Sir John H. Elliott: "The Transatlantic dialogue is more necessary than ever in a globalised world"

04/07/2012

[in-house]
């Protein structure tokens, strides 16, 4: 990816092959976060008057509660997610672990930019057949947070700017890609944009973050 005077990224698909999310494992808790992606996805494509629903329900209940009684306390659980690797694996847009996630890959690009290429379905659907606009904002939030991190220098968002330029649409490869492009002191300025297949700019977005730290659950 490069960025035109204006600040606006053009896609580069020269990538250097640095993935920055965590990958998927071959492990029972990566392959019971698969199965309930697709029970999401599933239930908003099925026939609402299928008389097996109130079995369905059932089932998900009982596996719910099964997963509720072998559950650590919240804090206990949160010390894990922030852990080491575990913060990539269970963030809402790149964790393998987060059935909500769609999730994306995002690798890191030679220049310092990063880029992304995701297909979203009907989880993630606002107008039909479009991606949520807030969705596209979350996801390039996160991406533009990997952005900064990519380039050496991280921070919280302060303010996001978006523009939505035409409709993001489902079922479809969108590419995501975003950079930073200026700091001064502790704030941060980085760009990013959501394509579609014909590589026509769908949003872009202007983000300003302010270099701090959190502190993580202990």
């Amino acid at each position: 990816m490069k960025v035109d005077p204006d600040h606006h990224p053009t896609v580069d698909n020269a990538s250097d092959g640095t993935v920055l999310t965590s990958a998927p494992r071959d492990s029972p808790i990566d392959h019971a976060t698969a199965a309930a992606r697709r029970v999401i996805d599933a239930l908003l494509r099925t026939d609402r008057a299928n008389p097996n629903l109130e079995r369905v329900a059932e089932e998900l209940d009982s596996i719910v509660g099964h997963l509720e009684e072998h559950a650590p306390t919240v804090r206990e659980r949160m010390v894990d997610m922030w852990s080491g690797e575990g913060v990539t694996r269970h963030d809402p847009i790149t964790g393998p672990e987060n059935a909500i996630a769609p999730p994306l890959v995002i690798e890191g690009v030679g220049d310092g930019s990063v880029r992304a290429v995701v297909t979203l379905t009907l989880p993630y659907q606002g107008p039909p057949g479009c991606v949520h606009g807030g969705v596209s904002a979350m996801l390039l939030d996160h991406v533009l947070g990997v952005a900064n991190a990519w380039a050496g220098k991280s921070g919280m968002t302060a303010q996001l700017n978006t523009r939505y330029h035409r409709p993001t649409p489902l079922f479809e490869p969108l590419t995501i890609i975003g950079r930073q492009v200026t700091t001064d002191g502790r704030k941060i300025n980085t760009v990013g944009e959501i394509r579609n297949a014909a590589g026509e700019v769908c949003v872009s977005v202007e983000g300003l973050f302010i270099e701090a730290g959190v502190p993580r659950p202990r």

http://prensa.fundacionfaes.org/2012/JULIO/INTERIOR-ELLIOTT-AZNAR.jpg! Navacerrada (Madrid), 04.07.12.- The historian and Prince of Asturias laureate for Social Sciences, Sir John H. Elliott, has pronounced a conference, 'Spain and the Transatlantic World, Past and Present', at the 2012 FAES Campus. The renowned scholar was introduced by the regional president of Madrid, Esperanza Aguirre. The Transatlantic dialogue is more necessary than ever in a globalised world. I've always regarded the UK and Spain as two nations whose geographic location and historical role has granted them a unique opportunity to act as transatlantic bridges between Europe and the American world. While Spain's Atlantic past helps Europe interpret the countries of the new world and vice versa, it is also true that the old transatlantic ties make the process of interpreting History more perilous and difficult. The re-emergence of old resentments should be avoided; a complicated task if some Spanish company convey the impression of being too powerful or if the country suffers demagogic criticisms of a nationalist kind. There's no other option than answering with maximum sensitivity, and this requires having full knowledge of the reasons that give rise to alterations that seem to lack any justification whatsoever. Spanish and Latin American history is complex and should not be reduced to simplistic conclusions, as is the case with nationalist and anti-Spanish narratives, which have managed to dominate the discourse. New ages must have new approaches, which in this case are reflected in what seems to be the beginning of a re-appreciation of the Spanish contribution to the history of its societies, which seem to have a much more promising future, according to a new generation of Latin American historians. The Constitution of 1812 represents a true Atlantic Constitution linking the Spaniards from both hemispheres in a sole nation with a sole legislation, which granted a new sense of national identity. There are signs that the impact of the Constitution and of the Cadiz Cortes was much deeper that what was recently believed, as they represented a brave attempt at changing an authoritarian regime into a constitutional one at both sides of the Atlantic, in accordance with the liberal and national principles expressed in the American and French revolutions and when legislating not only for Spain but also for the Overseas Empire, thus making a unique and extraordinary constitutional experiment with lasting consequences. During the years of the Cortes and the Constitution of Cadiz and due to their influence, a true political and cultural revolution took place in America which evolved at the same time as it led to the fragmentation of the Overseas Spanish Empire. That was the moment when the foundations for a free press were set in America and the new continent received not only the concept but also the practice of popular representation which completely changed the political landscape and which led to free elections and the consideration of the national State as a deliberate act by free citizens with equal status. The Spanish democratic Transition served as a model to Latin America. The democratic Spain has followed an intelligent policy toward the countries of its former empire. Cultural policy is particularly valuable as it has introduced a new generation of Latin Americans to the realities of modern Spain and has managed to erase many of the old clich?s. It's only a small minority, but it will have an important influence in their own countries .